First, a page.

SpaceX currently is working through a lengthy Air Force certification process that is required before the company can be awarded a military launch contract. But a company official said certification is not required to compete for a military contract.

Citing government budget figures, Musk said the average government cost per ULA launch is around $460 million, including $210 million for the rocket and another $250 million in payments to ULA to maintain a quick-response launch infrastructure.

In contrast, Musk said, a SpaceX Falcon 9 rocket lists for just $60 million while a yet-to-fly heavy-lift variant goes for around $135 million. While he expects his costs to go up by about $30 million per flight to meet Air Force mission assurance requirements, the cost per launch would still be four times less expensive than ULA's Atlas 5 and Delta 4 launches.

"The ULA rockets are four times more expensive than ours," he said. "So this contract is costing U.S. taxpayers billions of dollars for no reason."

Asked why the difference in costs was so great, Musk said "I don't know why their rockets are so expensive, they're insanely expensive."

A SpaceX Falcon 9 rocket lifts off from Cape Canaveral Air Force Station, Fla. Credit: SpaceX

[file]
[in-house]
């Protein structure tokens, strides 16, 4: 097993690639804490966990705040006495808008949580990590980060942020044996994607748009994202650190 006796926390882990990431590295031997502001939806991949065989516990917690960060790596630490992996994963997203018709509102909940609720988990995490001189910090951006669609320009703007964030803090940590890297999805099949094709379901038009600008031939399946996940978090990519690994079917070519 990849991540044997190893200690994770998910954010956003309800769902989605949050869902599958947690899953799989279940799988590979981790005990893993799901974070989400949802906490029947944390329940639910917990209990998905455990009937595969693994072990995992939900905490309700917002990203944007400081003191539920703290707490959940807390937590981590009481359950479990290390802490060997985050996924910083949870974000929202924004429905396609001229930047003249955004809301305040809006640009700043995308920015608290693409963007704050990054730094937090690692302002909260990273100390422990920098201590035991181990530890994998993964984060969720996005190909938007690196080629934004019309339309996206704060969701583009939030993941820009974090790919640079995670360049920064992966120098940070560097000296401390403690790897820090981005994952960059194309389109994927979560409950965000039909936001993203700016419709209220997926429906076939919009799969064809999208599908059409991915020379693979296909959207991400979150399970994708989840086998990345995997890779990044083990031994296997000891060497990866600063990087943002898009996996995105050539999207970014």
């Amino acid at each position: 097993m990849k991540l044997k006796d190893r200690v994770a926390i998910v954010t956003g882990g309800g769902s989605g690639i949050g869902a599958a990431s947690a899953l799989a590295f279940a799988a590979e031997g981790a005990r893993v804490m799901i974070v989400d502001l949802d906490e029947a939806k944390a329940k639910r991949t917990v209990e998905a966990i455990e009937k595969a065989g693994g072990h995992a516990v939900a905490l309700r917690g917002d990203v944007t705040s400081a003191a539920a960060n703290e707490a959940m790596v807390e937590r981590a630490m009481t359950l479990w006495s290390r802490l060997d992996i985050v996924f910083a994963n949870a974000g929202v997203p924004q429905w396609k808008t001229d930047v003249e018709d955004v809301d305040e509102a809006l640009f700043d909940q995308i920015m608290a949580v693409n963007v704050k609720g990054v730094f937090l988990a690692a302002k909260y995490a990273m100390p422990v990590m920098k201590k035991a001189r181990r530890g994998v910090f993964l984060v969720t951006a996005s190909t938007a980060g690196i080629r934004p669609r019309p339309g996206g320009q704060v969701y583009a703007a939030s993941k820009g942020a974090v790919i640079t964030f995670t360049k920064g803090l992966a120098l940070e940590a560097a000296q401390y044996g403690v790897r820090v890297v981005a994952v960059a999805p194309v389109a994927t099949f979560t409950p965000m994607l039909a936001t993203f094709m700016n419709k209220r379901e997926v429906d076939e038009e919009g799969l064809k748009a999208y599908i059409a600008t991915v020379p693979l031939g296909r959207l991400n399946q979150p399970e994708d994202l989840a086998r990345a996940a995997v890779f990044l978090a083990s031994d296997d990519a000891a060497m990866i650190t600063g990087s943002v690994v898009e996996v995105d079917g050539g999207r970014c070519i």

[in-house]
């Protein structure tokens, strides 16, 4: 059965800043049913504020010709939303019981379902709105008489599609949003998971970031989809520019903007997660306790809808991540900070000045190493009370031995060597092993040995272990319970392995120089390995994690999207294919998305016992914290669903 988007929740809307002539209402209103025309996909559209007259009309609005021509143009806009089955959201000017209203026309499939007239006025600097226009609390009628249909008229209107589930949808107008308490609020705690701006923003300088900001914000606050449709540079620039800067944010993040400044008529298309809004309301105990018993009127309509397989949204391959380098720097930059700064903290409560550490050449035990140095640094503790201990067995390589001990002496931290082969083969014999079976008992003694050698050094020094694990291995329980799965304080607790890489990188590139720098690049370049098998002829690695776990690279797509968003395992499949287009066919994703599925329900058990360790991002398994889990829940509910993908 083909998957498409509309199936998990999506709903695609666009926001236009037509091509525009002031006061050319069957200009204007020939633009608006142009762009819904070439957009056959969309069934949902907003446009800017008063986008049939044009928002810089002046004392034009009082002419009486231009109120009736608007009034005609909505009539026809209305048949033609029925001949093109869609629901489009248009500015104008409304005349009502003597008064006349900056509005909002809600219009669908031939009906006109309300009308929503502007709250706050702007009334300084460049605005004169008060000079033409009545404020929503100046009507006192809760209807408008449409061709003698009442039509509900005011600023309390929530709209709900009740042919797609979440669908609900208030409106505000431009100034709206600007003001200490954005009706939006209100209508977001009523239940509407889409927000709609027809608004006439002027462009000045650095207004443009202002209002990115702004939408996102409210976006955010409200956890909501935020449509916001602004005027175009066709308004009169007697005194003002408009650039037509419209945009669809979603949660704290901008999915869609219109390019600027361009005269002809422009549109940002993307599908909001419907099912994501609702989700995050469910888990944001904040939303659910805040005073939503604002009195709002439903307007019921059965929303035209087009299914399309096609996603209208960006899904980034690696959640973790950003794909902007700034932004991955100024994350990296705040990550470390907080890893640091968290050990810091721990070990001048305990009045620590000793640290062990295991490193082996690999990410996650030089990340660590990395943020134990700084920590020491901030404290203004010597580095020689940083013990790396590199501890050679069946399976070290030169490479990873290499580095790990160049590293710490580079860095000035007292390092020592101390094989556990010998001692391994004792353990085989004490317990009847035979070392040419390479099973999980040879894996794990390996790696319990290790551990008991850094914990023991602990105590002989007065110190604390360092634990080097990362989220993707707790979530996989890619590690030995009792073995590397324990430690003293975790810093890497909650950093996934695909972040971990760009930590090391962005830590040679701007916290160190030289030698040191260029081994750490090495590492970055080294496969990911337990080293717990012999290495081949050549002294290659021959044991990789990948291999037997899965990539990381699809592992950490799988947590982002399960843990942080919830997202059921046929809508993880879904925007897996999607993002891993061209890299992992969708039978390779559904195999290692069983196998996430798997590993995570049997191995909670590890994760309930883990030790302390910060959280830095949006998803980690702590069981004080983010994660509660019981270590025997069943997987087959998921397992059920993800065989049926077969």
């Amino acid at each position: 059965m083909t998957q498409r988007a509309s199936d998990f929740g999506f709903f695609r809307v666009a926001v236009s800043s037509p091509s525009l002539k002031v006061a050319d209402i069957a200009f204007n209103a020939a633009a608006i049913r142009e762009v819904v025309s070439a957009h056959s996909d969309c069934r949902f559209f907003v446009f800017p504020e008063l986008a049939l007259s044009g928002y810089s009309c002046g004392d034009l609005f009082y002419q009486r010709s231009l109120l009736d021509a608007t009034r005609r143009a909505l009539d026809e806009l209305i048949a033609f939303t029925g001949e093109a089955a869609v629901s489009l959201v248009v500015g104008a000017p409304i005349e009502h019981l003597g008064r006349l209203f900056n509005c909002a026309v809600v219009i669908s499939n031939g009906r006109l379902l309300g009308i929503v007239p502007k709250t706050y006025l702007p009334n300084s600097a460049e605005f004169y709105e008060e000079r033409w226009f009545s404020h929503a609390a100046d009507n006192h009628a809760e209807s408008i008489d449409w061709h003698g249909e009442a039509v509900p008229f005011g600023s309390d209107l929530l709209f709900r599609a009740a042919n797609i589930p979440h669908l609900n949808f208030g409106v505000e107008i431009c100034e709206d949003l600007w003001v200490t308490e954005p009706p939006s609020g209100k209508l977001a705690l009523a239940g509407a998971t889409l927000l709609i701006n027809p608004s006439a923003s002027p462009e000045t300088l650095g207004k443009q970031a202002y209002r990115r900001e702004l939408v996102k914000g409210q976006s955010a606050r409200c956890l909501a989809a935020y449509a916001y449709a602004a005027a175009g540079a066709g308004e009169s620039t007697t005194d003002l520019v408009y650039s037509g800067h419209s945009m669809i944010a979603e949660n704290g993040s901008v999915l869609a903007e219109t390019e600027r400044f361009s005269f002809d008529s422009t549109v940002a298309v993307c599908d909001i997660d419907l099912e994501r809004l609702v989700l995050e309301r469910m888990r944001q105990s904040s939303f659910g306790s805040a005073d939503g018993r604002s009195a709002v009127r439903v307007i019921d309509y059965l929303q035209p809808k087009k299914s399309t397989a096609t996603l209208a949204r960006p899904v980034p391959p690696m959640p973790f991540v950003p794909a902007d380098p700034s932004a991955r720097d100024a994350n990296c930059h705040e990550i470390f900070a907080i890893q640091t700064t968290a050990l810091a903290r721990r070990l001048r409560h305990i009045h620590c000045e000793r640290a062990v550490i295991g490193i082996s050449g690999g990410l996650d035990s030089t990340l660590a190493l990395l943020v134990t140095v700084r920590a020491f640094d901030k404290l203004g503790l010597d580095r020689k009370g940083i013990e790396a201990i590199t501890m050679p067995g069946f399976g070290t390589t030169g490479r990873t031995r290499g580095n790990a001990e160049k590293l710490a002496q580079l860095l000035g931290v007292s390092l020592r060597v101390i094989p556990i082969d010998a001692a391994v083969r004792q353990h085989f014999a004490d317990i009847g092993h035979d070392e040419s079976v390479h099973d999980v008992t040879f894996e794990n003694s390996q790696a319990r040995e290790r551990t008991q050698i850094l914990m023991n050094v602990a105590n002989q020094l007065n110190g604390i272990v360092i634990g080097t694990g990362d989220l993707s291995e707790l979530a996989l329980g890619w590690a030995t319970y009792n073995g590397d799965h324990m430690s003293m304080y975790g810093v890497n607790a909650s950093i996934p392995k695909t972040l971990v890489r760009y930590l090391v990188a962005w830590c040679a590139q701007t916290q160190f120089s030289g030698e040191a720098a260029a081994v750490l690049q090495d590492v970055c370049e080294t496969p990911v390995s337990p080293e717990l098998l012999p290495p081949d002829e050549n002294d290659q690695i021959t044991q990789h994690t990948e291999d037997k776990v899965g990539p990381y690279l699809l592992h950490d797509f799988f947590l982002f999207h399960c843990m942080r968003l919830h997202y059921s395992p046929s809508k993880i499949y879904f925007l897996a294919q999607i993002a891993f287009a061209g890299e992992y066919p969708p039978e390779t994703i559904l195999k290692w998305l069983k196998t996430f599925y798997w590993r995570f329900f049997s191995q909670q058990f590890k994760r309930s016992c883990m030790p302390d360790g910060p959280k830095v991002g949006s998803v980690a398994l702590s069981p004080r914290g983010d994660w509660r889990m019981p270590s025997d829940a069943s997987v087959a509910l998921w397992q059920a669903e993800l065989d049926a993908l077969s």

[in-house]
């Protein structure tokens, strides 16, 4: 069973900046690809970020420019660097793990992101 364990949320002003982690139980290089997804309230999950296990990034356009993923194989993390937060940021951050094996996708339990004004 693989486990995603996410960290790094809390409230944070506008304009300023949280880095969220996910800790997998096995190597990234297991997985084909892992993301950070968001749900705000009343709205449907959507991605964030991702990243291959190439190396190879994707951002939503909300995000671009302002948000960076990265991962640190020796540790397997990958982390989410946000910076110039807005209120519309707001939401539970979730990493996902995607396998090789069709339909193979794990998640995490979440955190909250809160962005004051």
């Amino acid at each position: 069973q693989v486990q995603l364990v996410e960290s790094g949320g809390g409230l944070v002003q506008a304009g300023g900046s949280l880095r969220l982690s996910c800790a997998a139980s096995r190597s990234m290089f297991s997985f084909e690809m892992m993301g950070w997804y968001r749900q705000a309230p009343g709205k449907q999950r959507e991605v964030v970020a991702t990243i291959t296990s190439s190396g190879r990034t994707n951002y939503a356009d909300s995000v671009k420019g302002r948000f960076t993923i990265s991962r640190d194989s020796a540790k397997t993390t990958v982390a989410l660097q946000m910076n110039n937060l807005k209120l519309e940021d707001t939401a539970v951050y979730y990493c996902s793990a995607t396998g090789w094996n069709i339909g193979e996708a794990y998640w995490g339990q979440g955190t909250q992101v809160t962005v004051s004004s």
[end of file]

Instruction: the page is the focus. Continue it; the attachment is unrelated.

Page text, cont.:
He said "the reasonable thing to do would be to cancel the 36-core contract, wait a few months for (Falcon 9) certification to complete, then conduct a full competition. That would be in the best interest of the American public, not by a small margin, but by a huge one."

Musk also took the opportunity to criticize the use of a Russian-built RD-180 engine in the Atlas 5's first stage, citing the crisis in Ukraine and U.S. sanctions. The RD-180 is built by NPO Energomash and marketed by RD AMROSS, a partnership established in 1997 between Energomash and Pratt & Whitney Rocketdyne.

ULA officials have said they have enough engine components on hand to cover the next two years of Atlas operations. And RD AMROSS has a license to build the engines themselves if necessary.

But Musk said the RD-180 added "salt to the wound" because "the person who heads up Russian space activities is Dmitry Rogozin, who is on the (Ukraine) sanctions list. How is it that we're sending hundreds of millions of U.S. taxpayer money (to Russia) at a time when Russia is in the process of invading the Ukraine? It would be hard to imagine in some way that Dmitry Rogozin is not benefitting personally from the dollars that are being sent there."

For his part, Rogozin had a straight-forward answer. Apparently referring to Musk as well as an earlier Fox News story, he tweeted: "Do they think that I keep the money from sales of our engines from state enterprises for myself? Morons."

Mark Bitterman, a ULA spokesman in Washington, said in a statement that "we are aware of Mr Musk's press conference and are reviewing the transcript."

While he did not specifically address launch costs, he said ULA is proud of its record delivering national security payloads to orbit, on schedule and without any failures.

"The block buy contracting process was formally started in late 2011, with proposals delivered in 2012, and final contract signed in 2013. The DOD robust acquisition and oversight process and ULA improved performance enabled over $4 billion in savings as compared to prior acquisitions approaches.

"ULA recognizes the DOD plan to enable competition and is ready and willing to support missions with same assurance that we provide today."